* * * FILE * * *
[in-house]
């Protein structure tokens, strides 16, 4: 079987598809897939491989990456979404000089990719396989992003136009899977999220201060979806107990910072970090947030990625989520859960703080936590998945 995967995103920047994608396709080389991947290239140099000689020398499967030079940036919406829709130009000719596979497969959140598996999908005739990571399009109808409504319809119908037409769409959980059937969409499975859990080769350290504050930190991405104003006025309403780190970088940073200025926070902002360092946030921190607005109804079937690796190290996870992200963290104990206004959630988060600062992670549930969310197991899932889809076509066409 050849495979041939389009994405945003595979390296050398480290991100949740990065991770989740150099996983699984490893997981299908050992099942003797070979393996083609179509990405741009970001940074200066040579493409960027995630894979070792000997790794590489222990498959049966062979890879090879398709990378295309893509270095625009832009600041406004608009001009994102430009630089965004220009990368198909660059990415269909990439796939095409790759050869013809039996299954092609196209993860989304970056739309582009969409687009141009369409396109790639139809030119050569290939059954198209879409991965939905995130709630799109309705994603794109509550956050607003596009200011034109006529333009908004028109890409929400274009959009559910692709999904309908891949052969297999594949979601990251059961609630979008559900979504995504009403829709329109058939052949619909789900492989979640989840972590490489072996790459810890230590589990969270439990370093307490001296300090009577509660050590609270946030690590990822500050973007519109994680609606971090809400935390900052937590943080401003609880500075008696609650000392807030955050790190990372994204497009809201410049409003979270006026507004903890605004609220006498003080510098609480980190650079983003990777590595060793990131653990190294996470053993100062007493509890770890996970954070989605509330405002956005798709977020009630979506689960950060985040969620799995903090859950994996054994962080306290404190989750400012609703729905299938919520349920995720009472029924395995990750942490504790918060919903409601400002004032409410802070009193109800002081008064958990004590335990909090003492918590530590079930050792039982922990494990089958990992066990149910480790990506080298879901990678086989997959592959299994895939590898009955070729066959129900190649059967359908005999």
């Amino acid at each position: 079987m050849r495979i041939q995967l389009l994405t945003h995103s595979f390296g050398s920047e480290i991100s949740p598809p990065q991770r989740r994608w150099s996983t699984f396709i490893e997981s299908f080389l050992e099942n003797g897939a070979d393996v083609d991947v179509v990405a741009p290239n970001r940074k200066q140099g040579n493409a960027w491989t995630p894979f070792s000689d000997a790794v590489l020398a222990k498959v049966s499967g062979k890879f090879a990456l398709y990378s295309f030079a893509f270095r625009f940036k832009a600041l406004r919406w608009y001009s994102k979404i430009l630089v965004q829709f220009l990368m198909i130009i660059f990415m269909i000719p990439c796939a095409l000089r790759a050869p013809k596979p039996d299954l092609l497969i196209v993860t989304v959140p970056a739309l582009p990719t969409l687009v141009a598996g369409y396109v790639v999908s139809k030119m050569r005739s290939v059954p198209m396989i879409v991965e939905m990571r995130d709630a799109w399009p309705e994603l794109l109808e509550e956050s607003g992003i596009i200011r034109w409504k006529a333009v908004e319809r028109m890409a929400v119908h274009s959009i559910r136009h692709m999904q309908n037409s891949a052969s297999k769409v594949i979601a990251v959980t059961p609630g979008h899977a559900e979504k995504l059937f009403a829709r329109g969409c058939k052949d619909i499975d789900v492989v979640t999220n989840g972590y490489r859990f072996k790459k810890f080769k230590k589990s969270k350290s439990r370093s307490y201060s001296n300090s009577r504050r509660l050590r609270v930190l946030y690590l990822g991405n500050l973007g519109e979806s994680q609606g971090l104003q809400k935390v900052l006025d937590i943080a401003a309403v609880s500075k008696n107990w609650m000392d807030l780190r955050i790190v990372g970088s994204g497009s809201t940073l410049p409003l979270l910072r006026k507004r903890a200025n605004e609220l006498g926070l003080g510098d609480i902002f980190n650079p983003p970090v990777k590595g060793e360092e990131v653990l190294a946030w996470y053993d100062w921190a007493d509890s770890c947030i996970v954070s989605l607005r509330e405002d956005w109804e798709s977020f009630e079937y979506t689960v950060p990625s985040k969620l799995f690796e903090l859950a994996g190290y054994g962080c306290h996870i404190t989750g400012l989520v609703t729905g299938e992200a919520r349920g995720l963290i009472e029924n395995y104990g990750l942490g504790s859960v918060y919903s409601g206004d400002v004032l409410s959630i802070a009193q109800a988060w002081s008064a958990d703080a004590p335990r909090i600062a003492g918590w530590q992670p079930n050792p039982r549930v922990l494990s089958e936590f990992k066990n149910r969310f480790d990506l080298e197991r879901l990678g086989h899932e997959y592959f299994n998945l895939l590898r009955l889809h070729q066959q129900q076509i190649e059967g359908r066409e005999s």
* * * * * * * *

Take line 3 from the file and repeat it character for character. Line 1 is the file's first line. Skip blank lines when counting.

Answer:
């Amino acid at each position: 079987m050849r495979i041939q995967l389009l994405t945003h995103s595979f390296g050398s920047e480290i991100s949740p598809p990065q991770r989740r994608w150099s996983t699984f396709i490893e997981s299908f080389l050992e099942n003797g897939a070979d393996v083609d991947v179509v990405a741009p290239n970001r940074k200066q140099g040579n493409a960027w491989t995630p894979f070792s000689d000997a790794v590489l020398a222990k498959v049966s499967g062979k890879f090879a990456l398709y990378s295309f030079a893509f270095r625009f940036k832009a600041l406004r919406w608009y001009s994102k979404i430009l630089v965004q829709f220009l990368m198909i130009i660059f990415m269909i000719p990439c796939a095409l000089r790759a050869p013809k596979p039996d299954l092609l497969i196209v993860t989304v959140p970056a739309l582009p990719t969409l687009v141009a598996g369409y396109v790639v999908s139809k030119m050569r005739s290939v059954p198209m396989i879409v991965e939905m990571r995130d709630a799109w399009p309705e994603l794109l109808e509550e956050s607003g992003i596009i200011r034109w409504k006529a333009v908004e319809r028109m890409a929400v119908h274009s959009i559910r136009h692709m999904q309908n037409s891949a052969s297999k769409v594949i979601a990251v959980t059961p609630g979008h899977a559900e979504k995504l059937f009403a829709r329109g969409c058939k052949d619909i499975d789900v492989v979640t999220n989840g972590y490489r859990f072996k790459k810890f080769k230590k589990s969270k350290s439990r370093s307490y201060s001296n300090s009577r504050r509660l050590r609270v930190l946030y690590l990822g991405n500050l973007g519109e979806s994680q609606g971090l104003q809400k935390v900052l006025d937590i943080a401003a309403v609880s500075k008696n107990w609650m000392d807030l780190r955050i790190v990372g970088s994204g497009s809201t940073l410049p409003l979270l910072r006026k507004r903890a200025n605004e609220l006498g926070l003080g510098d609480i902002f980190n650079p983003p970090v990777k590595g060793e360092e990131v653990l190294a946030w996470y053993d100062w921190a007493d509890s770890c947030i996970v954070s989605l607005r509330e405002d956005w109804e798709s977020f009630e079937y979506t689960v950060p990625s985040k969620l799995f690796e903090l859950a994996g190290y054994g962080c306290h996870i404190t989750g400012l989520v609703t729905g299938e992200a919520r349920g995720l963290i009472e029924n395995y104990g990750l942490g504790s859960v918060y919903s409601g206004d400002v004032l409410s959630i802070a009193q109800a988060w002081s008064a958990d703080a004590p335990r909090i600062a003492g918590w530590q992670p079930n050792p039982r549930v922990l494990s089958e936590f990992k066990n149910r969310f480790d990506l080298e197991r879901l990678g086989h899932e997959y592959f299994n998945l895939l590898r009955l889809h070729q066959q129900q076509i190649e059967g359908r066409e005999s």